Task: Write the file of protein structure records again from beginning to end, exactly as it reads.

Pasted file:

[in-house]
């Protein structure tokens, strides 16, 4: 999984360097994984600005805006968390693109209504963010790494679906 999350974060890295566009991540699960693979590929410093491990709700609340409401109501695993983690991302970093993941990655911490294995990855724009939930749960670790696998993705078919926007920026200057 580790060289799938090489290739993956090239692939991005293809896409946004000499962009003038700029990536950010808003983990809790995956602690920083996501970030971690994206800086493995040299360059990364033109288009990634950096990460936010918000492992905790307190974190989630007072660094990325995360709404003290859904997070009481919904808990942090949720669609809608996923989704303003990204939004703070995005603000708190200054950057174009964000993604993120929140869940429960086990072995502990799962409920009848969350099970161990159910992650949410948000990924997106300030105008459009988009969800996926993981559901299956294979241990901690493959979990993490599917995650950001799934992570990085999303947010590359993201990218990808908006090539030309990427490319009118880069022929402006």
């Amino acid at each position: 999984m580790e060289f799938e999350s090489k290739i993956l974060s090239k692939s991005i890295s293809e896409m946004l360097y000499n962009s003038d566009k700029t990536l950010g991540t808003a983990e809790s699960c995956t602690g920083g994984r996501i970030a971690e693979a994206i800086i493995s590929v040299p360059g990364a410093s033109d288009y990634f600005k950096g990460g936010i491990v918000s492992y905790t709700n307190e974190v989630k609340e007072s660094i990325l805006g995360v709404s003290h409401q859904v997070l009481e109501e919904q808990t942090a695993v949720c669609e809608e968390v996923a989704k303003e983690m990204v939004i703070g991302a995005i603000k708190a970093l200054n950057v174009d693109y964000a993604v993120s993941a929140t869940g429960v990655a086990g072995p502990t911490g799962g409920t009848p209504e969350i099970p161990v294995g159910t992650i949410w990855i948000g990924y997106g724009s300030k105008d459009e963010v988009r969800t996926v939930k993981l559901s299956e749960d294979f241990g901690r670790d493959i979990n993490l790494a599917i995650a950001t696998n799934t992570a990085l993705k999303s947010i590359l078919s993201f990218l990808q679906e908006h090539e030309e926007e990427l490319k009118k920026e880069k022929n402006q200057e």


[in-house]
């Protein structure tokens, strides 16, 4: 999984360097994984600005805006968390693109209504963010790494679906 999350974060890295566009991540699960693979590929410093491990709700609340409401109501695993983690991302970093993941990655911490294995990855724009939930749960670790696998993705078919926007920026200057 580790060289799938090489290739993956090239692939991005293809896409946004000499962009003038700029990536950010808003983990809790995956602690920083996501970030971690994206800086493995040299360059990364033109288009990634950096990460936010918000492992905790307190974190989630007072660094990325995360709404003290859904997070009481919904808990942090949720669609809608996923989704303003990204939004703070995005603000708190200054950057174009964000993604993120929140869940429960086990072995502990799962409920009848969350099970161990159910992650949410948000990924997106300030105008459009988009969800996926993981559901299956294979241990901690493959979990993490599917995650950001799934992570990085999303947010590359993201990218990808908006090539030309990427490319009118880069022929402006």
């Amino acid at each position: 999984m580790e060289f799938e999350s090489k290739i993956l974060s090239k692939s991005i890295s293809e896409m946004l360097y000499n962009s003038d566009k700029t990536l950010g991540t808003a983990e809790s699960c995956t602690g920083g994984r996501i970030a971690e693979a994206i800086i493995s590929v040299p360059g990364a410093s033109d288009y990634f600005k950096g990460g936010i491990v918000s492992y905790t709700n307190e974190v989630k609340e007072s660094i990325l805006g995360v709404s003290h409401q859904v997070l009481e109501e919904q808990t942090a695993v949720c669609e809608e968390v996923a989704k303003e983690m990204v939004i703070g991302a995005i603000k708190a970093l200054n950057v174009d693109y964000a993604v993120s993941a929140t869940g429960v990655a086990g072995p502990t911490g799962g409920t009848p209504e969350i099970p161990v294995g159910t992650i949410w990855i948000g990924y997106g724009s300030k105008d459009e963010v988009r969800t996926v939930k993981l559901s299956e749960d294979f241990g901690r670790d493959i979990n993490l790494a599917i995650a950001t696998n799934t992570a990085l993705k999303s947010i590359l078919s993201f990218l990808q679906e908006h090539e030309e926007e990427l490319k009118k920026e880069k022929n402006q200057e």